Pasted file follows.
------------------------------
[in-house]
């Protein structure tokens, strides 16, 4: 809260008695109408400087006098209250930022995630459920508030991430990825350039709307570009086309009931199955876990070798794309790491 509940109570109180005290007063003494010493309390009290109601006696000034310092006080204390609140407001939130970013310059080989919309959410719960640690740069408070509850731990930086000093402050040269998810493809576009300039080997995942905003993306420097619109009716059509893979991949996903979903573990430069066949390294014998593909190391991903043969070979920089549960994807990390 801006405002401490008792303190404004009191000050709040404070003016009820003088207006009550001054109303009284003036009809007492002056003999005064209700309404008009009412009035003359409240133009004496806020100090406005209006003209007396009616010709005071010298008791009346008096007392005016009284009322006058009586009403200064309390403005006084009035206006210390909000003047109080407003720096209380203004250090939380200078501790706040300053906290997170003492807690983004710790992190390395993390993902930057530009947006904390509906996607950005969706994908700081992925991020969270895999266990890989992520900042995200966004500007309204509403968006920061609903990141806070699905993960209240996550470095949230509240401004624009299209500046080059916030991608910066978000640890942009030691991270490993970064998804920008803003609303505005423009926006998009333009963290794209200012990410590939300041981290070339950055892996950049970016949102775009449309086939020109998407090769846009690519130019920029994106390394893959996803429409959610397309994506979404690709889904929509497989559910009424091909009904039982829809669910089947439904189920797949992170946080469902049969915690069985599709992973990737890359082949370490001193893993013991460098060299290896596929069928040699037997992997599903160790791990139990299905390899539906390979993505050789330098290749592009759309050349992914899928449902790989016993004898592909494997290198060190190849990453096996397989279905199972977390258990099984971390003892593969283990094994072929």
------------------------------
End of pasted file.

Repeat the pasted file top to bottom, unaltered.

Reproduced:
[in-house]
């Protein structure tokens, strides 16, 4: 809260008695109408400087006098209250930022995630459920508030991430990825350039709307570009086309009931199955876990070798794309790491 509940109570109180005290007063003494010493309390009290109601006696000034310092006080204390609140407001939130970013310059080989919309959410719960640690740069408070509850731990930086000093402050040269998810493809576009300039080997995942905003993306420097619109009716059509893979991949996903979903573990430069066949390294014998593909190391991903043969070979920089549960994807990390 801006405002401490008792303190404004009191000050709040404070003016009820003088207006009550001054109303009284003036009809007492002056003999005064209700309404008009009412009035003359409240133009004496806020100090406005209006003209007396009616010709005071010298008791009346008096007392005016009284009322006058009586009403200064309390403005006084009035206006210390909000003047109080407003720096209380203004250090939380200078501790706040300053906290997170003492807690983004710790992190390395993390993902930057530009947006904390509906996607950005969706994908700081992925991020969270895999266990890989992520900042995200966004500007309204509403968006920061609903990141806070699905993960209240996550470095949230509240401004624009299209500046080059916030991608910066978000640890942009030691991270490993970064998804920008803003609303505005423009926006998009333009963290794209200012990410590939300041981290070339950055892996950049970016949102775009449309086939020109998407090769846009690519130019920029994106390394893959996803429409959610397309994506979404690709889904929509497989559910009424091909009904039982829809669910089947439904189920797949992170946080469902049969915690069985599709992973990737890359082949370490001193893993013991460098060299290896596929069928040699037997992997599903160790791990139990299905390899539906390979993505050789330098290749592009759309050349992914899928449902790989016993004898592909494997290198060190190849990453096996397989279905199972977390258990099984971390003892593969283990094994072929």